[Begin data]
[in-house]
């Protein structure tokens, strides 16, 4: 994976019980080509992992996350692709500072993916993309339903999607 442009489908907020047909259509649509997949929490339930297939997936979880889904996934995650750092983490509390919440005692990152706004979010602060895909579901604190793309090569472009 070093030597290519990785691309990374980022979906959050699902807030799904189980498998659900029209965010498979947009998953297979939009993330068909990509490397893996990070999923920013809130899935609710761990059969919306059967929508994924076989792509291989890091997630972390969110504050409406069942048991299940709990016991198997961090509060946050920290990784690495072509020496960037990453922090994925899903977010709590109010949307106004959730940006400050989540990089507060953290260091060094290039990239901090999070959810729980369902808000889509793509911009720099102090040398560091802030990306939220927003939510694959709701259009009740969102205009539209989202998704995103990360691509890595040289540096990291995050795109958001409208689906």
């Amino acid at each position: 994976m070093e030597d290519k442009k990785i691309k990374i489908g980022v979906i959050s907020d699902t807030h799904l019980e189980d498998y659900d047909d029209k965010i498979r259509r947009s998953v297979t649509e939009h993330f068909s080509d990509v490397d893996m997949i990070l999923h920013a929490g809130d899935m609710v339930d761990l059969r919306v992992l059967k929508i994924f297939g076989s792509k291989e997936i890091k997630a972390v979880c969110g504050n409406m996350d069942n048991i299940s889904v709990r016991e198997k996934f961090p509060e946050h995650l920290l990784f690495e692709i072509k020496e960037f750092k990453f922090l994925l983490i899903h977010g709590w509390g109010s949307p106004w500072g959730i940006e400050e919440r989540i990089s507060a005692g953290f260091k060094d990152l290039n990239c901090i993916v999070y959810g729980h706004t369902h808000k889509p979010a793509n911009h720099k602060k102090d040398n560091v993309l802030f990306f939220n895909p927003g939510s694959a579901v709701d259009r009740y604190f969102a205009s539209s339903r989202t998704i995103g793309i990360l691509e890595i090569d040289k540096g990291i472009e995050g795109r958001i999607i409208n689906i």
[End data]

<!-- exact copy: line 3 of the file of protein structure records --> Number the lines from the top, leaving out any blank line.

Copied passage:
């Amino acid at each position: 994976m070093e030597d290519k442009k990785i691309k990374i489908g980022v979906i959050s907020d699902t807030h799904l019980e189980d498998y659900d047909d029209k965010i498979r259509r947009s998953v297979t649509e939009h993330f068909s080509d990509v490397d893996m997949i990070l999923h920013a929490g809130d899935m609710v339930d761990l059969r919306v992992l059967k929508i994924f297939g076989s792509k291989e997936i890091k997630a972390v979880c969110g504050n409406m996350d069942n048991i299940s889904v709990r016991e198997k996934f961090p509060e946050h995650l920290l990784f690495e692709i072509k020496e960037f750092k990453f922090l994925l983490i899903h977010g709590w509390g109010s949307p106004w500072g959730i940006e400050e919440r989540i990089s507060a005692g953290f260091k060094d990152l290039n990239c901090i993916v999070y959810g729980h706004t369902h808000k889509p979010a793509n911009h720099k602060k102090d040398n560091v993309l802030f990306f939220n895909p927003g939510s694959a579901v709701d259009r009740y604190f969102a205009s539209s339903r989202t998704i995103g793309i990360l691509e890595i090569d040289k540096g990291i472009e995050g795109r958001i999607i409208n689906i």